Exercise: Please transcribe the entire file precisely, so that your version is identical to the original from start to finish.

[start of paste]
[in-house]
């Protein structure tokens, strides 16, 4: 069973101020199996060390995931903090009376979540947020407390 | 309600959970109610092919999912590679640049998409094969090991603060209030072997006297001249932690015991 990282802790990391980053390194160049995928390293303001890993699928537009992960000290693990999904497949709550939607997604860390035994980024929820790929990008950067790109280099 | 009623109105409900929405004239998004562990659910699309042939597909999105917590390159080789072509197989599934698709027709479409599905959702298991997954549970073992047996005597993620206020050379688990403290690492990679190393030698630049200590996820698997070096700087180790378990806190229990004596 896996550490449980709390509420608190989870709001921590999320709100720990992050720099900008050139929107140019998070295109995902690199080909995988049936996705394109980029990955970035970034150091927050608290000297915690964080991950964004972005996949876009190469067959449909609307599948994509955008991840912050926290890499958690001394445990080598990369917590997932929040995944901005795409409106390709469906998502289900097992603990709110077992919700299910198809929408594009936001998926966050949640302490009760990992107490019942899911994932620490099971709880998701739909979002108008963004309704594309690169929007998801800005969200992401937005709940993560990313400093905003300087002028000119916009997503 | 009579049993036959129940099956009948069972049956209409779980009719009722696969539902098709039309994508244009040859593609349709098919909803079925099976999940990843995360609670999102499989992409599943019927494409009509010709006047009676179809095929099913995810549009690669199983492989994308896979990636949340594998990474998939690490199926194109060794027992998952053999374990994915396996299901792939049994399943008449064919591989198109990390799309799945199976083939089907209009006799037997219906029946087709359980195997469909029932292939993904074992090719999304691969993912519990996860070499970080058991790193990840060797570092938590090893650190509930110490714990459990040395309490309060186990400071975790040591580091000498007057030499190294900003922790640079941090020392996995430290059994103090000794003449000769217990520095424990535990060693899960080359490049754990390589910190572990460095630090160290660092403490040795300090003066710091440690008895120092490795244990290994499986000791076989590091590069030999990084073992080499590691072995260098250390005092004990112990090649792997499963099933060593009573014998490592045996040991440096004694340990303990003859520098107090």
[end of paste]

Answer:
[in-house]
């Protein structure tokens, strides 16, 4: 069973101020199996060390995931903090009376979540947020407390 | 309600959970109610092919999912590679640049998409094969090991603060209030072997006297001249932690015991 990282802790990391980053390194160049995928390293303001890993699928537009992960000290693990999904497949709550939607997604860390035994980024929820790929990008950067790109280099 | 009623109105409900929405004239998004562990659910699309042939597909999105917590390159080789072509197989599934698709027709479409599905959702298991997954549970073992047996005597993620206020050379688990403290690492990679190393030698630049200590996820698997070096700087180790378990806190229990004596 896996550490449980709390509420608190989870709001921590999320709100720990992050720099900008050139929107140019998070295109995902690199080909995988049936996705394109980029990955970035970034150091927050608290000297915690964080991950964004972005996949876009190469067959449909609307599948994509955008991840912050926290890499958690001394445990080598990369917590997932929040995944901005795409409106390709469906998502289900097992603990709110077992919700299910198809929408594009936001998926966050949640302490009760990992107490019942899911994932620490099971709880998701739909979002108008963004309704594309690169929007998801800005969200992401937005709940993560990313400093905003300087002028000119916009997503 | 009579049993036959129940099956009948069972049956209409779980009719009722696969539902098709039309994508244009040859593609349709098919909803079925099976999940990843995360609670999102499989992409599943019927494409009509010709006047009676179809095929099913995810549009690669199983492989994308896979990636949340594998990474998939690490199926194109060794027992998952053999374990994915396996299901792939049994399943008449064919591989198109990390799309799945199976083939089907209009006799037997219906029946087709359980195997469909029932292939993904074992090719999304691969993912519990996860070499970080058991790193990840060797570092938590090893650190509930110490714990459990040395309490309060186990400071975790040591580091000498007057030499190294900003922790640079941090020392996995430290059994103090000794003449000769217990520095424990535990060693899960080359490049754990390589910190572990460095630090160290660092403490040795300090003066710091440690008895120092490795244990290994499986000791076989590091590069030999990084073992080499590691072995260098250390005092004990112990090649792997499963099933060593009573014998490592045996040991440096004694340990303990003859520098107090």